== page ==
Journey to the Center of the Earth was also interesting, because it starts out very slow and then at the end you start zoooooooming through! I also enjoyed Aquatopia, where you twirl and progress across invisible tracks on the water’s surface–so cool. My favorite though was the StormRider show, one of those 4D simulator theater experiences where you pretend to be chasing a storm so water falls on you from the ceiling, wind blows, etc. I fell in love with the voice actor they got to play the lead guy, Captain Davis! And I’m not the only one, I totally found pages online of Japanese girls squealing over him. He’s dreamy!

Since this was the first day I had really been out and about in Japan and moving among crowds, it was my first experience feeling completely and totally–not to mention OBVIOUSLY–out of place as a foreigner in Japan. I could not help but be conscious of how everyone around me looked Asian and I was the only non-Japanese around. But it was also the first time I experienced the high level of Japanese service. I had a pair of pink gloves with me, and at one point while walking around the Mysterious Island area I noticed I had dropped one of them. My host mom quickly flagged down a cast member, who got on her walkie talkie and put out a notice to the other cast members to look for a missing pink glove. Within a minute someone was running up to us with the glove, having picked it up from the ground where it had fallen earlier on our path. It was amazing! I was so impressed. I also noticed the demographics of everyone else there: groups of schoolgirls in matching mouse ears, couples on dates… and realized how differently Disney is perceived here. It’s no wonder there’s a special Christmas Eve price at DisneySea aimed at couples wanting a romantic date!

Mediterranean Harbor/American Waterfront areas

I also had a jarring moment where my Japanese abilities were not up to par; in the Arabian Coast area (sort of inspired by Aladdin) I rode the Sinbad’s Storybook Voyage boat ride with my host mom and sister and I could not understand the vast majority of what the audio-animatronics were saying as we floated by. So much of Disney is in English that until that point my Japanese comprehension had not really been tested, but that definitely made me realize I wasn’t as good as I thought, and it was a little strange to be riding a Disney ride and not understand what was going on. It also didn’t help that I don’t know the story of Sinbad at all. We had lunch in the Arabian area–curry and naan! Yum!

Arabian Coast

We also took in some shows, first something called Mystic Rhythms in the Lost River Delta area that I thought was SERIOUSLY cool, and then The Little Mermaid show, which surprised me in that all the dialogue was Japanese but the songs were English and the actress playing Ariel lip-synched everything. (Later, in the fall, I met the girl who probably played Ariel when I saw the show, just randomly around Shin-Urayasu!) The other thing I noticed about the park was the different popcorn flavor stands (these are at Disneyland too, like honey popcorn by the Winnie the Pooh ride). Each land has its own flavor of popcorn sold from only one stand each: chocolate at Port Discovery, cappuccino at Mediterranean Harbor, strawberry at American Waterfront, coconut (yuck) at Lost River Delta, curry at Arabian Coast, ??? at Mysterious Island (I’ll have to figure this out someday), and sea-salt at Mermaid Lagoon. In the summer you can also get sea-salt ice cream, just like in Kingdom Hearts! It was winter, though, so I didn’t get to try it and I was a little sad. That’s still something I have to do.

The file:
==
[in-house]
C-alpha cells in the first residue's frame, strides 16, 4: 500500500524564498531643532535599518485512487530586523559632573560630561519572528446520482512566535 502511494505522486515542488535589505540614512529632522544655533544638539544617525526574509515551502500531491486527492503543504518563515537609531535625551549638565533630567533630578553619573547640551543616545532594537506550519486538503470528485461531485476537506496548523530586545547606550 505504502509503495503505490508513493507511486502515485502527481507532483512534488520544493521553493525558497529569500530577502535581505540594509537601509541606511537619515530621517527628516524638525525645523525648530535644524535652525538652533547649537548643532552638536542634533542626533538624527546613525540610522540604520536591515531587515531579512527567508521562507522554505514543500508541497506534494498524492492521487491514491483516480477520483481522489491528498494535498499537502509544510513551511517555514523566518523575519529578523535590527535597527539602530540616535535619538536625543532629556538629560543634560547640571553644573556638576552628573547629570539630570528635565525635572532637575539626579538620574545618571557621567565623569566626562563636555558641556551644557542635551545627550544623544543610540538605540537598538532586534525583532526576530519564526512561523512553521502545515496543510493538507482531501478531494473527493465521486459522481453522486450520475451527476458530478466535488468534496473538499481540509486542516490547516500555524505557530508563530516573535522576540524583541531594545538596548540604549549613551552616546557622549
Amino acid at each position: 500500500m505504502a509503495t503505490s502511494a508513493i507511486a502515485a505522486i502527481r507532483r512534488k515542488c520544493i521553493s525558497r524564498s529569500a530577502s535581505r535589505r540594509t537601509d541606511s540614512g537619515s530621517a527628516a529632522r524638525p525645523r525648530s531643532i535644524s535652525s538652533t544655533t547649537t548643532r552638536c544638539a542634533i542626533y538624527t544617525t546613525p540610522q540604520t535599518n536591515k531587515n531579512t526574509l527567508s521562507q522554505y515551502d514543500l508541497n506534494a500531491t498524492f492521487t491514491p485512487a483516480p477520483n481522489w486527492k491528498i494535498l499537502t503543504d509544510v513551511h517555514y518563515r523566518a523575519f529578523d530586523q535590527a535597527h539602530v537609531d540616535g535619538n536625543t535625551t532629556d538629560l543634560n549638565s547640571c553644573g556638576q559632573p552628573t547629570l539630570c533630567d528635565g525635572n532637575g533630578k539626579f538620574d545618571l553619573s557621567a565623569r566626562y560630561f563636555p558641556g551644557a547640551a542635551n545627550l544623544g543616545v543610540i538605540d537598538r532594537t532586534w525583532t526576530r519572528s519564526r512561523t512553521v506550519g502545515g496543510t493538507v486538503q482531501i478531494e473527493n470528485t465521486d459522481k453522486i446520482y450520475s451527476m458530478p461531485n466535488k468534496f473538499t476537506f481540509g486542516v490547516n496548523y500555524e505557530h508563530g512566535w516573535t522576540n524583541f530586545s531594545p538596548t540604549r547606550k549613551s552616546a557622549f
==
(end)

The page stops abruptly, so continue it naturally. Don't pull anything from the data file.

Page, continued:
Mysterious Island area, looking down into where the 20,000 Leagues Under the Sea ride is, which we did not do that day

My host sister and I outside the harbor on our way out.

I really had a wonderful day with my host mom and sister, and it was a great official second day in Japan for me.

The first Disney experience I had upon my return to Japan the following fall came mid-September, when I went with my former host mom and sister (who I did not stay with that fall, but I had several weekend stays with them) to Ikspiari, the Disney-owned shopping center around the entrances to the parks (it’s kind of like Downtown Disney in California). In some ways it was a little disappointing to be so close to a Disney park but not go in it, but I still liked wandering around the little mall area and eating some Indian curry with naan in the food court. Probably the greatest takeaway from that day was sighting Gothic Lolita Minnie Mouse paraphernalia!

Finally in October I got to try out the real Disneyland, again with my host mom and sister. I came over for a weekend stay and we went to Disneyland on Saturday. It had the Halloween overlay so all of that was incredibly cool to see for the first time, and we took the chance to get some pictures outside the Mickey in Halloween-colored flowers at the front.

Host sister and me.

But right away I was a little confused… the entrance looks completely different!

What is this Victorian-style building???

In contrast, this is what the entrance looks like in California:

So I was really not prepared for how different it was! And it didn’t stop there… we walked through the entrance only to come upon, not Main Street like I was expecting, but a place called World Bazaar instead! Whaaaat?

And the California original for comparison again:

Apparently the décor inside is still supposed to match early 20th-century America, just like Main Street, and the main thoroughfare that goes toward the castle actually is called Main Street, but the land doesn’t have that name. But… there’s that giant Victorian-style conservatory roof over everything. It’s to shield everyone from the elements, which I’m sure is nice on rainy days but it feels super strange to enter Disneyland into an enclosed space that feels like a greenhouse. Seriously.